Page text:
Today i'd like to present models of first soviet armored vehicles - light tank MS-1/T-18 and
armored car BA-27:
About this creation
The T-18 light tank (also called MS-1, Russian: Maliy Soprovozhdeniya-Perviy, "First Small [Vehicle for] Support") was the first Soviet-designed tank. Produced from 1928–31, it was based on the Renault FT, with the addition of a vertically sprung suspension.
The T-18 and its derivatives were essentially unsuccessful designs, but they gave Soviet industry its first experiences in designing armoured vehicles, and in the meantime a number of foreign tank designs were available for production.
Service in the forces of the first Soviet tanks did not leave behind a large number of clear combat examples. An experimental company equipped with T-18s took part in defending the Far Eastern Railway against Manchurian forces in 1929. They were removed from service in 1932 and given over to training. Following the German invasion of the Soviet Union a number of MS-1s were given 45 mm (1.8 in) guns and entered service as the T-18M.
The BA-27 was a Soviet first series-produced armoured car, manufactured from 1928 to 1931, and used for scouting and infantry support duties early in the Second World War. The BA-27 was a heavy armoured car, having the same turret and armament as the first Soviet tank, T-18, manufactured at the same time: the main gun was a modified copy of the French 37 mm Hotchkiss SA 18 cannon, and it was supported by an additional machine gun.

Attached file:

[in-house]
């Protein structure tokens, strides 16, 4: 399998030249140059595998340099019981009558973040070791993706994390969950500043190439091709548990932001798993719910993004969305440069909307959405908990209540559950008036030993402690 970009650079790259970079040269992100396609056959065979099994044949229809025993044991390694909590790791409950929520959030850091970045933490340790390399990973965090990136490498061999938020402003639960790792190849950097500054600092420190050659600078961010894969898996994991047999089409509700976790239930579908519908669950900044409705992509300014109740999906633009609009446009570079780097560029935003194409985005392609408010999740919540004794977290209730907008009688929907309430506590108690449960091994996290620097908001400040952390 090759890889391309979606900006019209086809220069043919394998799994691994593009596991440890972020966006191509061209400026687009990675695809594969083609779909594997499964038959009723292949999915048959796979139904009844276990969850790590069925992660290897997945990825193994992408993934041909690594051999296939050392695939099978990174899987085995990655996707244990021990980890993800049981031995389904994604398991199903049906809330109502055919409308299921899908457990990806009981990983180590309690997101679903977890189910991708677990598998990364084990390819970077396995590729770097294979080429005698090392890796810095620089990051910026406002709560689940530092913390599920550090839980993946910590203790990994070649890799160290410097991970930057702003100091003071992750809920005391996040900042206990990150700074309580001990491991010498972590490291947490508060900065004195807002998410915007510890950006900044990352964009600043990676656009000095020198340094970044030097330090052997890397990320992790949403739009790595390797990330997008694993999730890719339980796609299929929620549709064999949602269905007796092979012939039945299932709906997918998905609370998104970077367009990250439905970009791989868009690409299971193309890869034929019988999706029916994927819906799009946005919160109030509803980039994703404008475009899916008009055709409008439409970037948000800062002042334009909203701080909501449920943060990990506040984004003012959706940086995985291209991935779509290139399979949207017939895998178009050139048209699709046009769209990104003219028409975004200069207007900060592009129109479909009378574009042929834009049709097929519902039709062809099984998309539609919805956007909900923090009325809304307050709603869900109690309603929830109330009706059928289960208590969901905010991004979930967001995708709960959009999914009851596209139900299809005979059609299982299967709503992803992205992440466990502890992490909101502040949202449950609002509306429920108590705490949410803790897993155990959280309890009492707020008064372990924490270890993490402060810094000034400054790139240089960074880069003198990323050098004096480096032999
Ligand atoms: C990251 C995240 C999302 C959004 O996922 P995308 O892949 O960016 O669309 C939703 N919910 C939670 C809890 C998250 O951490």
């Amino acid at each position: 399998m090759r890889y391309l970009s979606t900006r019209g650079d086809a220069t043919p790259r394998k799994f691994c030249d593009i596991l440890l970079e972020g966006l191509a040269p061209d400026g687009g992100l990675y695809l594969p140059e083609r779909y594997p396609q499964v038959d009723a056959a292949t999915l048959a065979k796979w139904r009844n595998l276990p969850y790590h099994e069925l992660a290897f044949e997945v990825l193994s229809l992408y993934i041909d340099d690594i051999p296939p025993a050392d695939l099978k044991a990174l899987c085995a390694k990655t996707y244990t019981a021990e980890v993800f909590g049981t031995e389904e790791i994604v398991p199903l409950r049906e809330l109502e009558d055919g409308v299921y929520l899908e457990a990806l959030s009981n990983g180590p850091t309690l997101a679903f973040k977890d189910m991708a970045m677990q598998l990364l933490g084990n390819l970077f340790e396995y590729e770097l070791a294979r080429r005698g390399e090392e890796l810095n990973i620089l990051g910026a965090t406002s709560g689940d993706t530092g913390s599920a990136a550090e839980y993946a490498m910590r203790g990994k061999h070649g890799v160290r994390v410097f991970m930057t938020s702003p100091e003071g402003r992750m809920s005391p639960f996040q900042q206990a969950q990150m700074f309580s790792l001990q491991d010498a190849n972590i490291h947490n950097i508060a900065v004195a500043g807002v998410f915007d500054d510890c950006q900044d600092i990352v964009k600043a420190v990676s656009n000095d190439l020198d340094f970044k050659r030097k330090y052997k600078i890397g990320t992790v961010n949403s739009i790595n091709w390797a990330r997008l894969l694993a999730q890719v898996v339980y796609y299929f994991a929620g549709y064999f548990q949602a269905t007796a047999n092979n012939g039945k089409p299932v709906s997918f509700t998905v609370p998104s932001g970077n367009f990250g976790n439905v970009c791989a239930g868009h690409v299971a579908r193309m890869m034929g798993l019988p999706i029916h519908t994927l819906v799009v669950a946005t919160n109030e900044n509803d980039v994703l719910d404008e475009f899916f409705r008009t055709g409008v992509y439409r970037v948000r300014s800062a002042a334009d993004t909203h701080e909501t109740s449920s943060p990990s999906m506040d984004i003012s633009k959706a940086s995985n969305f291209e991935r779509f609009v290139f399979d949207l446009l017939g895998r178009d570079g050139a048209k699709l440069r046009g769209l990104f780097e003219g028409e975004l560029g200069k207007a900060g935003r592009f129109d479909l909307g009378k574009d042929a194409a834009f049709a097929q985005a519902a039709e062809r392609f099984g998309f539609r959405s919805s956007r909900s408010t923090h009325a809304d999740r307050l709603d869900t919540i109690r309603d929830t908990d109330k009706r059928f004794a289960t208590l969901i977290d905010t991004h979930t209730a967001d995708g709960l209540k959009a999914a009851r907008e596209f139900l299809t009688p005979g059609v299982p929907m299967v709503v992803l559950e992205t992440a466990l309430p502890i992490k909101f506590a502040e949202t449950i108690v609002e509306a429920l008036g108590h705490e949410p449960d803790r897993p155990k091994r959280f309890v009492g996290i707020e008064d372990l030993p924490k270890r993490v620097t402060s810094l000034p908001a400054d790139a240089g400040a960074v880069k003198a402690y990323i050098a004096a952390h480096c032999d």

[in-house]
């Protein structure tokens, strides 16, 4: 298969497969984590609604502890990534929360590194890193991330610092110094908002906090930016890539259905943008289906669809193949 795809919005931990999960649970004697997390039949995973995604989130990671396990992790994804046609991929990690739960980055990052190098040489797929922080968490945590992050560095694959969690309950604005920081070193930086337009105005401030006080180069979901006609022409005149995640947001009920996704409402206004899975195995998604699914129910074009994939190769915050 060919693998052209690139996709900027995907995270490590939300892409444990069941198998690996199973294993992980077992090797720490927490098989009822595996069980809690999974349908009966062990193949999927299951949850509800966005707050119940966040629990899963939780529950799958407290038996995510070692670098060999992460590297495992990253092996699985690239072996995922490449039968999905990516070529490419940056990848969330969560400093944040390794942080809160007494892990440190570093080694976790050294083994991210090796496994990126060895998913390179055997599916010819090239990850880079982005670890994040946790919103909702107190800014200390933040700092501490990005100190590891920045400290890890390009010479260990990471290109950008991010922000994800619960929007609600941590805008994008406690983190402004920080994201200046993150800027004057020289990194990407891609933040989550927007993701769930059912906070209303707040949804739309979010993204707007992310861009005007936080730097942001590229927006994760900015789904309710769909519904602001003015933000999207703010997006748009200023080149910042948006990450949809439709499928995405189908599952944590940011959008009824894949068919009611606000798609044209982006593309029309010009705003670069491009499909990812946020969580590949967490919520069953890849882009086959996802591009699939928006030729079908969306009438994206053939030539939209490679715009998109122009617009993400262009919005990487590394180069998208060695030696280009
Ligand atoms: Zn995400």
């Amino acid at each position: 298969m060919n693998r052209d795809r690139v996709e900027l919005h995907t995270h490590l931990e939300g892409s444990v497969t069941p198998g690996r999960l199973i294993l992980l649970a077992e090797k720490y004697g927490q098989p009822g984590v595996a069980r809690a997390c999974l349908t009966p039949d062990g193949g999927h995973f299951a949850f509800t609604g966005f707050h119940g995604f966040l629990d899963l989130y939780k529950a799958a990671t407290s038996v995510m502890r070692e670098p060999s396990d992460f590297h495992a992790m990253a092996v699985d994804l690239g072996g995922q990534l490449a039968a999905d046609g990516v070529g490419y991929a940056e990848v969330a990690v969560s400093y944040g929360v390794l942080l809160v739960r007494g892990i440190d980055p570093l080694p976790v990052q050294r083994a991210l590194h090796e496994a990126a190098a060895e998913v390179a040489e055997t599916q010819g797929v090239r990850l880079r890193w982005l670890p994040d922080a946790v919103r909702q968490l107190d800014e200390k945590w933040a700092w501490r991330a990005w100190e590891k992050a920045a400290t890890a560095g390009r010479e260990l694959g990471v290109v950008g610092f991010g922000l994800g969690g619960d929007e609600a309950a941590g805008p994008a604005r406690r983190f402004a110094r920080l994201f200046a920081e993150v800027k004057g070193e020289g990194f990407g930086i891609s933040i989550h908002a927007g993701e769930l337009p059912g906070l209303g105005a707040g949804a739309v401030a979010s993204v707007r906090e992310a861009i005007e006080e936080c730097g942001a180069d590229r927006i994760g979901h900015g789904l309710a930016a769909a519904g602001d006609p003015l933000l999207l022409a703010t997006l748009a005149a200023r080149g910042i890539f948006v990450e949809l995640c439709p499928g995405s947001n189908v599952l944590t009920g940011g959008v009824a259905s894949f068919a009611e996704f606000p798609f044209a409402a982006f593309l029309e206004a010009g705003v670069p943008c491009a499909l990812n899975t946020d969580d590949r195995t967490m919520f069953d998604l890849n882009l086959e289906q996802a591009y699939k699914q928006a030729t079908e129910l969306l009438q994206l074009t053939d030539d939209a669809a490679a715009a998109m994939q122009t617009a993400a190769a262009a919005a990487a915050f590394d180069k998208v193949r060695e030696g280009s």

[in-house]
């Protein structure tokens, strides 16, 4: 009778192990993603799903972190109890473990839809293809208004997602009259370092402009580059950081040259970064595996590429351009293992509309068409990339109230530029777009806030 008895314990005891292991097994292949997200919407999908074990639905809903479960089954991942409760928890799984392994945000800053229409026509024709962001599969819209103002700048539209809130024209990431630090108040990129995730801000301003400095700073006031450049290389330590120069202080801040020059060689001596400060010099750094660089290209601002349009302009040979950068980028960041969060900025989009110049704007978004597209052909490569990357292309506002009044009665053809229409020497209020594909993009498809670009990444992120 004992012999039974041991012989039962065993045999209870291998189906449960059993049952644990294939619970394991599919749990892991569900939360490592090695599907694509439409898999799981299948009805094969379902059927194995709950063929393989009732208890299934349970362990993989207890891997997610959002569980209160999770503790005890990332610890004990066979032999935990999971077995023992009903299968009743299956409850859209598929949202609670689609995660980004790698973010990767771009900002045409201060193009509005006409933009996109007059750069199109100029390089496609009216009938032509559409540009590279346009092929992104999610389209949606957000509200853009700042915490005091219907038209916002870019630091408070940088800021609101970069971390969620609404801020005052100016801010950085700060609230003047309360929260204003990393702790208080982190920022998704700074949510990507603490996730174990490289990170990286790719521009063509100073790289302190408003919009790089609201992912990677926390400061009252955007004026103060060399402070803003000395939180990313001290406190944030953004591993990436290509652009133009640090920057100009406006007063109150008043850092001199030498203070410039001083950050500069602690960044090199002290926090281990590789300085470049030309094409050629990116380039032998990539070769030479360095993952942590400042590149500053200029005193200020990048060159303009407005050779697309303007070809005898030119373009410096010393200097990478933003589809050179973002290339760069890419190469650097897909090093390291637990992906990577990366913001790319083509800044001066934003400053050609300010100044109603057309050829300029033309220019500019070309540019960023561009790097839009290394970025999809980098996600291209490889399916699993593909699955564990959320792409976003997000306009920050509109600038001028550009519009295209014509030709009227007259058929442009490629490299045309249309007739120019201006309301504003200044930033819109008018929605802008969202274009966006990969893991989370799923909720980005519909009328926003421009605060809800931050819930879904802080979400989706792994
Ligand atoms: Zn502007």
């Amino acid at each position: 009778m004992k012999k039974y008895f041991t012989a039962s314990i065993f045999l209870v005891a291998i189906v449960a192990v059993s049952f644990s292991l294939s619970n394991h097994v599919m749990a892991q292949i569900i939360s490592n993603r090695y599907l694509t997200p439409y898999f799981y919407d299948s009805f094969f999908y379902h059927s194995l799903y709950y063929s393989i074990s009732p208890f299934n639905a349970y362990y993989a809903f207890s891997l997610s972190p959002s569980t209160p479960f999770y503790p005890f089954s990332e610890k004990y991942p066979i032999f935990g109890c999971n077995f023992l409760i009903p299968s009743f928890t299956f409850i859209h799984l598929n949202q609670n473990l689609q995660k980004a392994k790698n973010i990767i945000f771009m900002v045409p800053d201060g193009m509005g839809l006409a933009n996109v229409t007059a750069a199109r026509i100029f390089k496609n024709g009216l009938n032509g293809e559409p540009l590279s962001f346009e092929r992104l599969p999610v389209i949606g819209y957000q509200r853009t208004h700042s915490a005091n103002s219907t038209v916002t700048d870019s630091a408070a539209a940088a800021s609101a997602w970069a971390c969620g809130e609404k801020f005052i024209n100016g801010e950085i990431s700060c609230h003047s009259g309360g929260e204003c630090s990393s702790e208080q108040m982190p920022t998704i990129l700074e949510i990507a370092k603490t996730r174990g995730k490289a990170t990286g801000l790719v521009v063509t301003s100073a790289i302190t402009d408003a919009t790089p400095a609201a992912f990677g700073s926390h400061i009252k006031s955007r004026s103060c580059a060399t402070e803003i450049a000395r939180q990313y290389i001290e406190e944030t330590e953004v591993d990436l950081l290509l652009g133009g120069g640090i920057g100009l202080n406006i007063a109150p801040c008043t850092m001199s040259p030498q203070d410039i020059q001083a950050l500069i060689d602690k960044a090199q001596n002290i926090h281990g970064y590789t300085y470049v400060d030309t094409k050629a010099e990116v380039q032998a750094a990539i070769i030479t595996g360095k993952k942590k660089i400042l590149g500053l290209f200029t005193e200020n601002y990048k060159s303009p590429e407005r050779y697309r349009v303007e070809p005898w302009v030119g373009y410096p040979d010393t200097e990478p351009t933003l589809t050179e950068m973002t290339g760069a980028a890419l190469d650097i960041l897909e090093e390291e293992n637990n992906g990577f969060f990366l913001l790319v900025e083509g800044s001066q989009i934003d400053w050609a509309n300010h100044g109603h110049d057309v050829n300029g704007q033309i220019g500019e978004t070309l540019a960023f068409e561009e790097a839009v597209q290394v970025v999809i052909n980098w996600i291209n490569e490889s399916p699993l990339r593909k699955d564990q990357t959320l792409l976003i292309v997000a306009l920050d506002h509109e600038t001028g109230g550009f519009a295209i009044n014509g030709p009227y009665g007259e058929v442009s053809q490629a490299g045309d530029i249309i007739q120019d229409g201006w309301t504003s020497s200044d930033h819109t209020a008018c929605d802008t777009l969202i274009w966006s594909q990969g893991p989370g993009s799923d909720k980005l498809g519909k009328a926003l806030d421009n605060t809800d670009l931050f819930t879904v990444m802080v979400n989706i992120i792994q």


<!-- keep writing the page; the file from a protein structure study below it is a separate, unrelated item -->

The production of the first Soviet truck, AMO-F-15 truck (a copy of the Fiat F-15), started in 1924. Using the chassis of this truck, the Izhorsky Factory design team developed BA-27 heavy armoured car in 1927. There was no significant production of AFVs in Russia since 1918, and the indigenous automobile industry was practically non-existent at the time. After lengthy trials, the new vehicle was accepted into Soviet Red Army service in 1929. 215 were built between 1928–31. The last batch of BA-27 was mounted on Ford Model AA truck chassis. Both chassis were found to be inadequate to carry the heavy armour, and around 20 were later rebuilt on heavier, three-axle Ford-Timken truck chassis at Repair Base No. 2 (Rembaz No. 2), bearing designation BA-27M.
193 of BA-27 and BA-27M still remained in service on June 1, 1941, just before the German invasion of the Soviet Union. During the early stages of the war, several units were captured by Germans and pressed into their own service.